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So what can you expect on Jeannine’s Cuisine? Real food. We avoid processed food as much as possible, buy organic when we can, and aside from some whole grain bread from Whole Foods and a stash of Greek yogurt, we generally try to make everything from scratch. But there are limits. I don’t have a dairy cow or goats to make my own cheese, nor do I raise chickens and don’t intend to start. And yes, after a long day at work, I’ve been known to order pizza or Chinese. Gasp! But you won’t find recipes calling for packaged foods or cans of mushroom soup here. What you will find is a variety of good food. Some recipes are easy and suitable for a week night, others take a little (or a lot) more work. But they are so worth it.

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I’ve been trying to add more whole grains into my diet, without feeling like I’m having cereal for lunch or dinner. These burgers hit the nail on the head. The buckwheat cooks up just a little bit crunchy on the outside then you bite into the creamy center flavored with feta cheese and thyme. The parsley sauce is a little bit like Argentine chimichurri – tangy and little bit citrusy, a nice contrast to the nuttiness of the buckwheat.

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Buckwheat-Feta Burgers with Parsley Sauce

4 Servings

You will need to find raw buckwheat groats for this recipe, not kasha, which is toasted buckwheat. You might be able to find it at the larger Whole Foods stores, but you can definitely buy it online from Amazon. The parsley sauce that accompanies the burgers can stand on its own. I imagine it would be delicious with pan-roasted salmon. Or, you could also dilute it with a little oil and vinegar and use it for salad dressing. I prefer the burgers plain, but you could also serve them in lettuce leave or on a regular bun with lettuce, onion, and tomato.

1 1/4 cups water

1 cup buckwheat groats

3/4 teaspoon fine salt, divided

1 cup clean, dry lightly packed fresh parsley leaves

Juice of 1 lemon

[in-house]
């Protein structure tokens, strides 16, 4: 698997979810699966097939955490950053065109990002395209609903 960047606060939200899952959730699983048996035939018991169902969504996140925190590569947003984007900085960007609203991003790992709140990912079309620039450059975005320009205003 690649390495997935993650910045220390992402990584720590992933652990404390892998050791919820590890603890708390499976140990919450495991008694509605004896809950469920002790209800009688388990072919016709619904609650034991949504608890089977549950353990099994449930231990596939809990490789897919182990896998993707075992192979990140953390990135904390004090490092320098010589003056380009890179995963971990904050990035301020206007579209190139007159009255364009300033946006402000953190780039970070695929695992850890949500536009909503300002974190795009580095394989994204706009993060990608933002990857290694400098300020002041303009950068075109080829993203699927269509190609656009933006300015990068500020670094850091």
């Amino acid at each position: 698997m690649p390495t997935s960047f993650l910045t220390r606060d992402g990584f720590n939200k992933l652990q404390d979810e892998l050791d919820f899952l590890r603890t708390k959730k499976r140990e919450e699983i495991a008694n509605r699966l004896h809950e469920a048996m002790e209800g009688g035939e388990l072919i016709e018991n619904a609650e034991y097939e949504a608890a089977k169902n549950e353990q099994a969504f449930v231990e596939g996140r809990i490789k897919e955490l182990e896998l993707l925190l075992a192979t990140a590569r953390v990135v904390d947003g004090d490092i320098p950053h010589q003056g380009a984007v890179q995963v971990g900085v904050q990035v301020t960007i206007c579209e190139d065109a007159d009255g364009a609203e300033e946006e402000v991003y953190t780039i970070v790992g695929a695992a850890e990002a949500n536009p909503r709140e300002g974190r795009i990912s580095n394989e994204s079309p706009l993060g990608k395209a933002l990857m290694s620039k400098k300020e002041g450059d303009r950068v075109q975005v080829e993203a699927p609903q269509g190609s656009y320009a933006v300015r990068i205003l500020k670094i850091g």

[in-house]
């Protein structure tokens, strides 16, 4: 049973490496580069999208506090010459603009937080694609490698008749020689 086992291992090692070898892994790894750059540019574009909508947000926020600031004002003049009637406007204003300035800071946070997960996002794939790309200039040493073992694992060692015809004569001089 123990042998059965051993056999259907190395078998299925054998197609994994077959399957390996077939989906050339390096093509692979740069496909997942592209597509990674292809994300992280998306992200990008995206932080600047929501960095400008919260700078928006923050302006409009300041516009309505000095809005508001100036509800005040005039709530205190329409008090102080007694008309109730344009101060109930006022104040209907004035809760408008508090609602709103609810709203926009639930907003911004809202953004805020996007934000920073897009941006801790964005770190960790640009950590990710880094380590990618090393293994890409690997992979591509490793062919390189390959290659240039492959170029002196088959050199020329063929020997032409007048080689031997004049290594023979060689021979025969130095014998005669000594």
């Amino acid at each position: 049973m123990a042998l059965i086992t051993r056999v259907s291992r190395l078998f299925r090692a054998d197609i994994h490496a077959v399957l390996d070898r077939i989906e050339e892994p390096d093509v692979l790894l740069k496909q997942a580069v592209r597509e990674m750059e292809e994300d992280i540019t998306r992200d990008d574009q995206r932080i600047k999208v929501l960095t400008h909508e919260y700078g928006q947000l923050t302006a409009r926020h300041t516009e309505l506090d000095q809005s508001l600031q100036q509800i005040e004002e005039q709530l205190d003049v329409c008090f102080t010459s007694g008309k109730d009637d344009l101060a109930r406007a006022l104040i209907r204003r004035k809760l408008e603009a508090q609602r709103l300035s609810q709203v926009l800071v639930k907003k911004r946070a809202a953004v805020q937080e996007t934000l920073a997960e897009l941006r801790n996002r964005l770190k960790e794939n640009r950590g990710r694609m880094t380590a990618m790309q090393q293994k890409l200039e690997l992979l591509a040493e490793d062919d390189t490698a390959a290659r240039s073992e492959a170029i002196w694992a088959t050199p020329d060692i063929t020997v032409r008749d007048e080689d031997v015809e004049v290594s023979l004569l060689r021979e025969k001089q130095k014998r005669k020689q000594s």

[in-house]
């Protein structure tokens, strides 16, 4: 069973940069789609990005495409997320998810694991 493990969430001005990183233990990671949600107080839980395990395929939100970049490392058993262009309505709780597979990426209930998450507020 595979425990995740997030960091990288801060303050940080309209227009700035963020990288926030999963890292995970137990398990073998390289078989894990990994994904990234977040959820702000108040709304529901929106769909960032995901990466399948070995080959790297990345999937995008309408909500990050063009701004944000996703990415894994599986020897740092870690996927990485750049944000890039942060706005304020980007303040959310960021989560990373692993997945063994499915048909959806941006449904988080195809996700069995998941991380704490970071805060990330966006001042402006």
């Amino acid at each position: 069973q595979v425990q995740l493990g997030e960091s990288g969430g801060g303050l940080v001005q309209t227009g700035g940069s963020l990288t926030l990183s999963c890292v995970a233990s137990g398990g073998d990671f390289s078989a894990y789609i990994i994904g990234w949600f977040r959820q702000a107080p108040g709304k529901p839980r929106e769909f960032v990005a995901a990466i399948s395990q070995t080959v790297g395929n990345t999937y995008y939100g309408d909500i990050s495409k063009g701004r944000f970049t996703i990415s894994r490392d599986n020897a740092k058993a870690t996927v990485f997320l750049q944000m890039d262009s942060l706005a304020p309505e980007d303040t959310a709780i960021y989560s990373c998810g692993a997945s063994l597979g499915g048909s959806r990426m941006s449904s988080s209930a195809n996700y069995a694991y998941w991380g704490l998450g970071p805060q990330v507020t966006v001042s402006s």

1 teaspoon red wine vinegar

4 cloves garlic, peeled

1 teaspoon dry oregano

1/4 teaspoon, plus a large pinch red pepper flakes, divided

a few drops Tabasco sauce

5 tablespoons olive oil, divided

4 ounces feta cheese, crumbled (about 1 cup)

1/2 cup finely chopped onion (about 1/2 medium onion)

6 tablespoons quick cooking oats

1 egg, lightly beaten

2 tablespoons fresh thyme leaves

1/2 teaspoon Aleppo pepper or 1 teaspoon paprika

1/4 teaspoon black pepper

Prepare the buckwheat by placing the water, buckwheat and 1/2 teaspoon salt in a 2 quart saucepan. Bring to a boil, reduce heat and simmer 15 minutes or until water is absorbed. Remove the pan from the heat and allow to sit for 5-10 minutes. Place buckwheat in a large bowl and set aside for 20 minutes while you make the sauce.

Place parsley, lemon juice, vinegar, garlic oregano, red pepper flakes and Tabasco in the bowl of a mini food processor. Pulse until chopped; then, with the machine running slowly, add 3 tablespoons of the olive oil and blend until combined.

Make the burgers by adding the feta cheese, onion, oats, egg, thyme leaves, and peppers to the buckwheat in the bowl. Use your hands to thoroughly combine the ingredients. Use a table knife to divide the mixture (it will be thick and sticky) into four portions. Using wet hands, divide each of the four portions into two and form into burgers, approximately 3 inches in diameter. Place them on a sheet pan or large plate.

Heat 1 tablespoon of olive oil in a large skillet over medium heat until it shimmers. Add four of the eight burgers and cook approximately 4 minutes per side until golden brown. Repeat with 1 more tablespoon of olive oil and the remaining four burgers. Serve warm or at room temperature with the sauce.

Adapted from Ancient Grains for Modern Meals by Maria Speck